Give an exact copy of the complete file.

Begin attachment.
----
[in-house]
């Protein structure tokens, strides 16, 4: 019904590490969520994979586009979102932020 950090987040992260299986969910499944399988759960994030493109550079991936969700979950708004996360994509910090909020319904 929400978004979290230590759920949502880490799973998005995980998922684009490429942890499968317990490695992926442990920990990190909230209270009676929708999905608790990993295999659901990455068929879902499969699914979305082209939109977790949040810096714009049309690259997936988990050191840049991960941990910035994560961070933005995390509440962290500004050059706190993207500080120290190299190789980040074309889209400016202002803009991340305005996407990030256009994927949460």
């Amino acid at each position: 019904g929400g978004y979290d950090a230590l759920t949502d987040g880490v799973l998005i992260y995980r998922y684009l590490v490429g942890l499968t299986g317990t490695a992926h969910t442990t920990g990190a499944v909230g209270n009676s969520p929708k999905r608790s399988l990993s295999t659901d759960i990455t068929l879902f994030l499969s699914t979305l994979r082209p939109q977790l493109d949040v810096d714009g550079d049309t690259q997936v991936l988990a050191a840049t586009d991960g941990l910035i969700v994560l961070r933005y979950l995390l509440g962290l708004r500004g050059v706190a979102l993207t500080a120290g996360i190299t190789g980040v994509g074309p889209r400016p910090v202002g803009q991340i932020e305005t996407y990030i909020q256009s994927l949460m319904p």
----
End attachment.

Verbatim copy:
[in-house]
């Protein structure tokens, strides 16, 4: 019904590490969520994979586009979102932020 950090987040992260299986969910499944399988759960994030493109550079991936969700979950708004996360994509910090909020319904 929400978004979290230590759920949502880490799973998005995980998922684009490429942890499968317990490695992926442990920990990190909230209270009676929708999905608790990993295999659901990455068929879902499969699914979305082209939109977790949040810096714009049309690259997936988990050191840049991960941990910035994560961070933005995390509440962290500004050059706190993207500080120290190299190789980040074309889209400016202002803009991340305005996407990030256009994927949460």
């Amino acid at each position: 019904g929400g978004y979290d950090a230590l759920t949502d987040g880490v799973l998005i992260y995980r998922y684009l590490v490429g942890l499968t299986g317990t490695a992926h969910t442990t920990g990190a499944v909230g209270n009676s969520p929708k999905r608790s399988l990993s295999t659901d759960i990455t068929l879902f994030l499969s699914t979305l994979r082209p939109q977790l493109d949040v810096d714009g550079d049309t690259q997936v991936l988990a050191a840049t586009d991960g941990l910035i969700v994560l961070r933005y979950l995390l509440g962290l708004r500004g050059v706190a979102l993207t500080a120290g996360i190299t190789g980040v994509g074309p889209r400016p910090v202002g803009q991340i932020e305005t996407y990030i909020q256009s994927l949460m319904p």